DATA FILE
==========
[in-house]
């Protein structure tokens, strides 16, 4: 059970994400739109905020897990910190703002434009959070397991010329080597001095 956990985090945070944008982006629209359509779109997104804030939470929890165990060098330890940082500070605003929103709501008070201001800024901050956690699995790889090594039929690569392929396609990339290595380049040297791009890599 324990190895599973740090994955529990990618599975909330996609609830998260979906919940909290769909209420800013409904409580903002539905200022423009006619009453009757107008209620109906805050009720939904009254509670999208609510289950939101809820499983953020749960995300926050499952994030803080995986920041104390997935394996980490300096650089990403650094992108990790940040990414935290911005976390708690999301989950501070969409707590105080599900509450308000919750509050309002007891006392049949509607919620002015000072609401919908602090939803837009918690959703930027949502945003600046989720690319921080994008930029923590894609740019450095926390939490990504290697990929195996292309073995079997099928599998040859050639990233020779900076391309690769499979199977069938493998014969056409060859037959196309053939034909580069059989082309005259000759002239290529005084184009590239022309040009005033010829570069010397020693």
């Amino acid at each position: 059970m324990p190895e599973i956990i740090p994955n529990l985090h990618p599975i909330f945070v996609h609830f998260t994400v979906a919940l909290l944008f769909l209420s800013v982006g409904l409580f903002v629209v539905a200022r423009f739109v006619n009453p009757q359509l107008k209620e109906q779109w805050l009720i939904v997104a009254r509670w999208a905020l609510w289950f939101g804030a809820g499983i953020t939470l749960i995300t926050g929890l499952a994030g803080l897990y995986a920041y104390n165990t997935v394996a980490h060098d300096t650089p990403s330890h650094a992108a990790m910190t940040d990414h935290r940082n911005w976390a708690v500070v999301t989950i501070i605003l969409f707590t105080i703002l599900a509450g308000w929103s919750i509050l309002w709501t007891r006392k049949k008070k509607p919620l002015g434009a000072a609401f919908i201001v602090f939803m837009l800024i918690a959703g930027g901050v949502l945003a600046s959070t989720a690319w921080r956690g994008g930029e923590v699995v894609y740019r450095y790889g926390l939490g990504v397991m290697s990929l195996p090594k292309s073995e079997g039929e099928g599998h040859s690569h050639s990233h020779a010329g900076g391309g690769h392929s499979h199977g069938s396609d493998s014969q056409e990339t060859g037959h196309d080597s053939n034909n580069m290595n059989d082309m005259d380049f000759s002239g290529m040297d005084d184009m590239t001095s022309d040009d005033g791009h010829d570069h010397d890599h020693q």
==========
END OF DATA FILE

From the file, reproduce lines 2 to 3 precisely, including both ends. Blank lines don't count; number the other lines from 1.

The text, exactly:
């Protein structure tokens, strides 16, 4: 059970994400739109905020897990910190703002434009959070397991010329080597001095 956990985090945070944008982006629209359509779109997104804030939470929890165990060098330890940082500070605003929103709501008070201001800024901050956690699995790889090594039929690569392929396609990339290595380049040297791009890599 324990190895599973740090994955529990990618599975909330996609609830998260979906919940909290769909209420800013409904409580903002539905200022423009006619009453009757107008209620109906805050009720939904009254509670999208609510289950939101809820499983953020749960995300926050499952994030803080995986920041104390997935394996980490300096650089990403650094992108990790940040990414935290911005976390708690999301989950501070969409707590105080599900509450308000919750509050309002007891006392049949509607919620002015000072609401919908602090939803837009918690959703930027949502945003600046989720690319921080994008930029923590894609740019450095926390939490990504290697990929195996292309073995079997099928599998040859050639990233020779900076391309690769499979199977069938493998014969056409060859037959196309053939034909580069059989082309005259000759002239290529005084184009590239022309040009005033010829570069010397020693």
């Amino acid at each position: 059970m324990p190895e599973i956990i740090p994955n529990l985090h990618p599975i909330f945070v996609h609830f998260t994400v979906a919940l909290l944008f769909l209420s800013v982006g409904l409580f903002v629209v539905a200022r423009f739109v006619n009453p009757q359509l107008k209620e109906q779109w805050l009720i939904v997104a009254r509670w999208a905020l609510w289950f939101g804030a809820g499983i953020t939470l749960i995300t926050g929890l499952a994030g803080l897990y995986a920041y104390n165990t997935v394996a980490h060098d300096t650089p990403s330890h650094a992108a990790m910190t940040d990414h935290r940082n911005w976390a708690v500070v999301t989950i501070i605003l969409f707590t105080i703002l599900a509450g308000w929103s919750i509050l309002w709501t007891r006392k049949k008070k509607p919620l002015g434009a000072a609401f919908i201001v602090f939803m837009l800024i918690a959703g930027g901050v949502l945003a600046s959070t989720a690319w921080r956690g994008g930029e923590v699995v894609y740019r450095y790889g926390l939490g990504v397991m290697s990929l195996p090594k292309s073995e079997g039929e099928g599998h040859s690569h050639s990233h020779a010329g900076g391309g690769h392929s499979h199977g069938s396609d493998s014969q056409e990339t060859g037959h196309d080597s053939n034909n580069m290595n059989d082309m005259d380049f000759s002239g290529m040297d005084d184009m590239t001095s022309d040009d005033g791009h010829d570069h010397d890599h020693q």